An alarming number of executive agencies have no Senate-confirmed leadership right now:
The president’s nominees to lead federal agencies must be confirmed by the Senate before they can exercise the duties of the office. There’s an exception, however: The Federal Vacancies Reform Act of 1998 (FVRA) gives the president a certain amount of leeway to install other top federal officials into posts on a temporary basis.
Perhaps the most glaring example of Trump circumventing the Senate’s constitutional duty came earlier this month. In May, White House officials confirmed that Trump intended to pick Ken Cuccinelli, the former Virginia attorney general, to lead U.S. Citizenship and Immigration Services (USCIS). But the prospect quickly faced strong opposition from Senate Republicans, many of whom Cuccinelli targeted from the right as president of the Senate Conservatives Fund. Facing near-certain defeat, Trump didn’t formally nominate Cuccinelli, naming him to the post in an acting capacity instead.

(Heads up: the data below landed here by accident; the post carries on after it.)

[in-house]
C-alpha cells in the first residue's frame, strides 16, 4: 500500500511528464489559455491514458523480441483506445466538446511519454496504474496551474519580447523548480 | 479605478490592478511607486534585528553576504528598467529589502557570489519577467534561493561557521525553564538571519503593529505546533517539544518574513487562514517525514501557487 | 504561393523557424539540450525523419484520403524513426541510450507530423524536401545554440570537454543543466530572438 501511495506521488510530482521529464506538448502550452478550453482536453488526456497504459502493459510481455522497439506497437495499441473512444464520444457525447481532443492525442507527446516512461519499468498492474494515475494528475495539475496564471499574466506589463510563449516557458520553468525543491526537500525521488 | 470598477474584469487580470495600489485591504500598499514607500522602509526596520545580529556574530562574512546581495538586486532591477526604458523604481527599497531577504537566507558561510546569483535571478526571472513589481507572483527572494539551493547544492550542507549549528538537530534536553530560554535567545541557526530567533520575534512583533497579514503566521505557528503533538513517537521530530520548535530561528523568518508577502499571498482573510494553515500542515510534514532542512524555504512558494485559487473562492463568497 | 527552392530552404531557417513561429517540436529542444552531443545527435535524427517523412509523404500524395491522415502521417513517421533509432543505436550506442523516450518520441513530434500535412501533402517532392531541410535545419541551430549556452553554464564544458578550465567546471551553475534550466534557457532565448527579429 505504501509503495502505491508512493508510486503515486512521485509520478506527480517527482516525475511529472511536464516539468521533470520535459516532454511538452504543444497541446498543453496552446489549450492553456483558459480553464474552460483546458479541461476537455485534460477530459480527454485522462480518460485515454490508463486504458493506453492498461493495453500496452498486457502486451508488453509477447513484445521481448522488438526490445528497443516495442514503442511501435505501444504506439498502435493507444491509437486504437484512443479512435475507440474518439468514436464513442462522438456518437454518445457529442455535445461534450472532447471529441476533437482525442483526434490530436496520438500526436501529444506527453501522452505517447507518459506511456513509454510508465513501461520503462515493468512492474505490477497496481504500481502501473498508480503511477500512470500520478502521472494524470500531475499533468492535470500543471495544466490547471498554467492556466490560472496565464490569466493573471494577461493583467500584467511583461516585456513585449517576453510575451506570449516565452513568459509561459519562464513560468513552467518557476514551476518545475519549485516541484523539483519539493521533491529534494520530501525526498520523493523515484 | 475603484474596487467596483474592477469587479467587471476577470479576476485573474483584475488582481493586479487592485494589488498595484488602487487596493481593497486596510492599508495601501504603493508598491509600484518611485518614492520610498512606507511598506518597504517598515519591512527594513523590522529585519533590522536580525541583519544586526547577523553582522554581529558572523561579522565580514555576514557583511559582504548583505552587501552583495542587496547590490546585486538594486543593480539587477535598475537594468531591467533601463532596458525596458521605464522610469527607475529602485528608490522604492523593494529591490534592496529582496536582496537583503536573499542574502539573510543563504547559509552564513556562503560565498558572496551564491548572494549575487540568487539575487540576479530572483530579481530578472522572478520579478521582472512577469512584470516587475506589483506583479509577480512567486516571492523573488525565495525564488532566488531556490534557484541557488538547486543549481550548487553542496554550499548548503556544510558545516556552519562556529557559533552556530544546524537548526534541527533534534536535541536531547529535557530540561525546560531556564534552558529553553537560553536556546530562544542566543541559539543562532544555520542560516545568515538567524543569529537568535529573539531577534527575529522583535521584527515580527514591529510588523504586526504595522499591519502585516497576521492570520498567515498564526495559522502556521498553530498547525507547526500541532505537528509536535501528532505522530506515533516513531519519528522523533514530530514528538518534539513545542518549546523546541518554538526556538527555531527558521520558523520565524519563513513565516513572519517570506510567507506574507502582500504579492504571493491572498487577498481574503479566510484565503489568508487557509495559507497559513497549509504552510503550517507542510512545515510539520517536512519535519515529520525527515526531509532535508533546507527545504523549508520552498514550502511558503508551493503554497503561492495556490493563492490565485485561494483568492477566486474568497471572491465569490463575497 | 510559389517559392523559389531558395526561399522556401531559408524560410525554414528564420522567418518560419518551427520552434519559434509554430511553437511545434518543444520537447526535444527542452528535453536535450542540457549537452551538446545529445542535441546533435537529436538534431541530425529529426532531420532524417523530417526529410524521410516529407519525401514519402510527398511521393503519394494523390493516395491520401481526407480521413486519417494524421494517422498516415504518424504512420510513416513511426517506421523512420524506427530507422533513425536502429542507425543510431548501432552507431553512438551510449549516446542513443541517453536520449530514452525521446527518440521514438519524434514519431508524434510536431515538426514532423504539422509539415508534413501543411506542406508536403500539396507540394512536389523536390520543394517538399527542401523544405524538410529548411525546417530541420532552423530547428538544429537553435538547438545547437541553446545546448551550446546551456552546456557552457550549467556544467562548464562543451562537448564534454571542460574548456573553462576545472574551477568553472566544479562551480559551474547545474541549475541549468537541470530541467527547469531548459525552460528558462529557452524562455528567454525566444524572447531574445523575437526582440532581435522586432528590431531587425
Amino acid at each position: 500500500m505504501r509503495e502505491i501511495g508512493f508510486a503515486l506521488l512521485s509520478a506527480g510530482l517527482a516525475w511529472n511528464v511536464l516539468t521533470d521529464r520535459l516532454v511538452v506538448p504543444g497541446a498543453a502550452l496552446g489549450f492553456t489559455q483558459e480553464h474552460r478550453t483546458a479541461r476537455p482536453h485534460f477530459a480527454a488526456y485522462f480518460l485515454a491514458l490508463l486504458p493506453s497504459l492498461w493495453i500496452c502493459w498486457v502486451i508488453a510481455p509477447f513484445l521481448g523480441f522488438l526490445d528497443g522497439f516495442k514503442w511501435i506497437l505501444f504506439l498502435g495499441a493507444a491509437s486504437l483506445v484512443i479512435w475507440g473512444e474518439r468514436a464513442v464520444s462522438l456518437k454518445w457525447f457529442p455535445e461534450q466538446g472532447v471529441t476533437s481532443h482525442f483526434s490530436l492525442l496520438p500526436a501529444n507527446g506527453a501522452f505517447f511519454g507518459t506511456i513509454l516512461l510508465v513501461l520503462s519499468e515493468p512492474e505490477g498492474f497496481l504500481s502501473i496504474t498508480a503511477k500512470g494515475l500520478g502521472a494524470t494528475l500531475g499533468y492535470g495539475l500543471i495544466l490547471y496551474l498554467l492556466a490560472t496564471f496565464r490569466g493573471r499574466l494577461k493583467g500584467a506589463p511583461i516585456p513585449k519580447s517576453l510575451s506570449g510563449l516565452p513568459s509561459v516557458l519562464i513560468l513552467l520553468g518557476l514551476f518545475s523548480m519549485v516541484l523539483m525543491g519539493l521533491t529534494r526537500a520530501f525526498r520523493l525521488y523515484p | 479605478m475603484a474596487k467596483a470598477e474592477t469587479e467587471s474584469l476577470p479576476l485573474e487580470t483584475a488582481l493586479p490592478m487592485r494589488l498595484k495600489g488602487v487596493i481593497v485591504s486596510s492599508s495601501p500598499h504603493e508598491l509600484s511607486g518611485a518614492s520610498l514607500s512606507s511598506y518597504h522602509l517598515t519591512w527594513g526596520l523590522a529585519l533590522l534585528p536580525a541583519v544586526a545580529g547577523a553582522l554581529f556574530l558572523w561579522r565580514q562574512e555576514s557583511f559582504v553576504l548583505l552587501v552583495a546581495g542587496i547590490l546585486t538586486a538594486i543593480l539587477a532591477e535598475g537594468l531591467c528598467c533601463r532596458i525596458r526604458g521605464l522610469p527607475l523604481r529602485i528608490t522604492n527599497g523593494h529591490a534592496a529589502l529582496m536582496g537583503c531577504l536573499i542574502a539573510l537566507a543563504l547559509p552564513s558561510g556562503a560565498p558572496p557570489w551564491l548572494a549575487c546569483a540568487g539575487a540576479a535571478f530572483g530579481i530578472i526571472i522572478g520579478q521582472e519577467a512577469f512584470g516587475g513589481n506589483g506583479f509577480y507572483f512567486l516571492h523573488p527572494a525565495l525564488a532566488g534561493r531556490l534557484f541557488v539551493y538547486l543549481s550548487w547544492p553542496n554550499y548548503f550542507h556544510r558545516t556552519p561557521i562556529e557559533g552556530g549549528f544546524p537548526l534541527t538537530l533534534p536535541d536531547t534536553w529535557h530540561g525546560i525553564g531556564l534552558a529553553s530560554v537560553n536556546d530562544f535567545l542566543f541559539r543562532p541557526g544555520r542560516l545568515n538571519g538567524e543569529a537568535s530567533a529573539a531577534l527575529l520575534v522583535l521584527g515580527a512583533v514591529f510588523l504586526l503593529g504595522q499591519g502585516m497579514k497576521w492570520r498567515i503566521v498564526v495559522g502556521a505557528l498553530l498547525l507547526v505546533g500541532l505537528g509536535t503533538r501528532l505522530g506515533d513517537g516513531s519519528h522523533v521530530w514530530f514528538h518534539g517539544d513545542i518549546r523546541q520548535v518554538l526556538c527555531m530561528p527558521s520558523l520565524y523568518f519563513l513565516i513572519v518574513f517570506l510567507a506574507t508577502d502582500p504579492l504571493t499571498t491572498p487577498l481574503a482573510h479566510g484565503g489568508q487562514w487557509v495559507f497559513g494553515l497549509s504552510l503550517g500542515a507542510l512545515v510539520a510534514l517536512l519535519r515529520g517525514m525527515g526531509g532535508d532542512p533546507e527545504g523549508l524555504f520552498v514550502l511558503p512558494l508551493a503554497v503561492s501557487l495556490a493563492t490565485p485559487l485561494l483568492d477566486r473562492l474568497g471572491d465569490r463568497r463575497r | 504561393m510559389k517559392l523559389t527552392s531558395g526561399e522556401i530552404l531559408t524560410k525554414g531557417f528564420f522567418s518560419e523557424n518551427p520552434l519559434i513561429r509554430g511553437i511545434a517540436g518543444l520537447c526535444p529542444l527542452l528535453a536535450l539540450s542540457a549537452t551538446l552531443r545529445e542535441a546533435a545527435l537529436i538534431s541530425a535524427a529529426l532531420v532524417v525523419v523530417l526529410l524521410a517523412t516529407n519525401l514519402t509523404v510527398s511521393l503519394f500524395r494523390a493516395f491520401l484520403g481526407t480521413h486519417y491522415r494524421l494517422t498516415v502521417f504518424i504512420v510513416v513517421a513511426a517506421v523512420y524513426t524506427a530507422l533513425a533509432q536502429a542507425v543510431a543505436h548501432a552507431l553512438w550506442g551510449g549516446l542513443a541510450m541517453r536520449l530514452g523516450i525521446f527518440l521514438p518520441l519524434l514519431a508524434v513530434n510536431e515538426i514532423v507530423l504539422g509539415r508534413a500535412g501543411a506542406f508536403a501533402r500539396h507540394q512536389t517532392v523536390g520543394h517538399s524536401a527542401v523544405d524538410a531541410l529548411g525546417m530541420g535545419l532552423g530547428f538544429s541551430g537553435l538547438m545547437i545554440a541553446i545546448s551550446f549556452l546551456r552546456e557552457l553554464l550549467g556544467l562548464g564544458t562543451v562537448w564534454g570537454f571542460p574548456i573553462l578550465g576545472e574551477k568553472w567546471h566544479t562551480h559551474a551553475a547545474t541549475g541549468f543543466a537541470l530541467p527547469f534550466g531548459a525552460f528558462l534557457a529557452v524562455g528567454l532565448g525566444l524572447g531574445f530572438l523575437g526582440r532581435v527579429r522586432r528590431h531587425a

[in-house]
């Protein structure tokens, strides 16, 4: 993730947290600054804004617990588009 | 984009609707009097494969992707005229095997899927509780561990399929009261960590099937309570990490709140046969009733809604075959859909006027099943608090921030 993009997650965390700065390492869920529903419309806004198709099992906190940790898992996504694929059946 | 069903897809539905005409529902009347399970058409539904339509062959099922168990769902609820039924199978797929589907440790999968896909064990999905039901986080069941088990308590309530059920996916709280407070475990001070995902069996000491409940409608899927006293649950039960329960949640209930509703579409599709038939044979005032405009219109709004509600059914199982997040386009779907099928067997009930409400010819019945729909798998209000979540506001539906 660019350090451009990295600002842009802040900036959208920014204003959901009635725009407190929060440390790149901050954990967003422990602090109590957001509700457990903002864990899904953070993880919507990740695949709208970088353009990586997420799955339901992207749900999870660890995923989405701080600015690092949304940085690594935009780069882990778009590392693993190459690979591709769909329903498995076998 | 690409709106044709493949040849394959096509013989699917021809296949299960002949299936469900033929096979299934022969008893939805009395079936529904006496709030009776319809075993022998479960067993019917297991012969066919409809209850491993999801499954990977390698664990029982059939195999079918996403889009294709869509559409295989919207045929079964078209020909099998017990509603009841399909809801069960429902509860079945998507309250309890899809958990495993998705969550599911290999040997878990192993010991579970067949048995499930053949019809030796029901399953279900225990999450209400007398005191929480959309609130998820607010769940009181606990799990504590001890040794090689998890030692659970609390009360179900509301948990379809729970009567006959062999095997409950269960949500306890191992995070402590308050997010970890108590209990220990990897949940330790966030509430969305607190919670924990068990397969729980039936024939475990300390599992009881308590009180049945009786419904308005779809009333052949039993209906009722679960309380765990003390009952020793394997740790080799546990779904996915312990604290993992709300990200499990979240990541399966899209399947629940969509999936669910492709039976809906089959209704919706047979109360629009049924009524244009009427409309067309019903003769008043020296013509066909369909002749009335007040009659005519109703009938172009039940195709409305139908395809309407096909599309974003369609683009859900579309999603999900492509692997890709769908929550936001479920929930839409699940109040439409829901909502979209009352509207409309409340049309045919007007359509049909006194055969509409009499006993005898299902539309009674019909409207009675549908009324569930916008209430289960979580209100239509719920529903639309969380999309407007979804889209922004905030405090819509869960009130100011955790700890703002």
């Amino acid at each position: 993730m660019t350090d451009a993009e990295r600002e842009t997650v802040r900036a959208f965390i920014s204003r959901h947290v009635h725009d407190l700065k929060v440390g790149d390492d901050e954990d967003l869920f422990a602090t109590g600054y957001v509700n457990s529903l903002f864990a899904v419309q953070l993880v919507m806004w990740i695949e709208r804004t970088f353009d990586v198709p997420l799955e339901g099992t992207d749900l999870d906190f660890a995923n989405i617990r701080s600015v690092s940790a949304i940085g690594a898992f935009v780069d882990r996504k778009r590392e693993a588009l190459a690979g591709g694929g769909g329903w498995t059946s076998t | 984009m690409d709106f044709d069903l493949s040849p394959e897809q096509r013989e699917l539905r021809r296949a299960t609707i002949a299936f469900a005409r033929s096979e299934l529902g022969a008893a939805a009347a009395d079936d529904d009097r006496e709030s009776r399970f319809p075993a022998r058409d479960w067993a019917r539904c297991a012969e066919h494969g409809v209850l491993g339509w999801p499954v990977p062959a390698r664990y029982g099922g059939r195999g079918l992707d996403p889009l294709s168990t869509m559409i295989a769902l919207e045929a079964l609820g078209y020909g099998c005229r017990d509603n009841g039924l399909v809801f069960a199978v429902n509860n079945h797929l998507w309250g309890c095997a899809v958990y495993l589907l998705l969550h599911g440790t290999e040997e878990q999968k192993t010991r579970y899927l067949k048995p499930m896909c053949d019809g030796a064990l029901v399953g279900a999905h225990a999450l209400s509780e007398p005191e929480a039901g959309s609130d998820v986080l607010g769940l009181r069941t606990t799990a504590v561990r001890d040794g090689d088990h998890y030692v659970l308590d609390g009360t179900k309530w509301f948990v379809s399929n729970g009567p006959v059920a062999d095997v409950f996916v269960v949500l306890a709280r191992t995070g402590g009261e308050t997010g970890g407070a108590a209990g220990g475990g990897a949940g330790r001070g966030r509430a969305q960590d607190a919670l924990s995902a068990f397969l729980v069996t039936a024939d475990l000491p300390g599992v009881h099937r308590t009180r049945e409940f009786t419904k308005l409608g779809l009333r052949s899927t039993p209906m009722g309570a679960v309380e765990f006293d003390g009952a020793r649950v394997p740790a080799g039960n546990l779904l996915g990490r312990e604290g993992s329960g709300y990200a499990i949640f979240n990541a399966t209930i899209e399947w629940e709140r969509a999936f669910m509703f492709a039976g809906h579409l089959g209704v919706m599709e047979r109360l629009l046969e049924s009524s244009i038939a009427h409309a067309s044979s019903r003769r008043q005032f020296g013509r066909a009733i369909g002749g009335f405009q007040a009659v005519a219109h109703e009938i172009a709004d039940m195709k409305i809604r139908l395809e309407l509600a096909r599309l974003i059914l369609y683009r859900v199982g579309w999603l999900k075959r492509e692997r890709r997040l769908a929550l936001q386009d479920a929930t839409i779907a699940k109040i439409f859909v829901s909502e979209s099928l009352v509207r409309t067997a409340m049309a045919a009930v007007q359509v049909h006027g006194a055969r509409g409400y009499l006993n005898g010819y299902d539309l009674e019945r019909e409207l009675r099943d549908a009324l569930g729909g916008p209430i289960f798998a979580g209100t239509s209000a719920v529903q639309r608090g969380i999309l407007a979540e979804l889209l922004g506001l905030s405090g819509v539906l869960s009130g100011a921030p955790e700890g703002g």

The Constitution’s framers saw the danger in letting the president staff the executive branch without oversight and gave the Senate the power to advise and consent to nominations. But the FVRA short-circuits this process. Generally speaking, it allows the president to name an acting replacement if a Senate-confirmed official “dies, resigns, or is otherwise unable to perform the functions and duties of the office.” There are limits, including a restriction that an acting head can only serve for 210 days, but there are also exceptions that can extend that length of time.
Once again, a perfectly reasonable statute has allowed perfectly unreasonable results under this president. A law exists to solve a specific problem; this administration sees how to abuse it; they abuse it; a future Congress will have to curtail it.
Woe to thee, o land, when thy king is a child.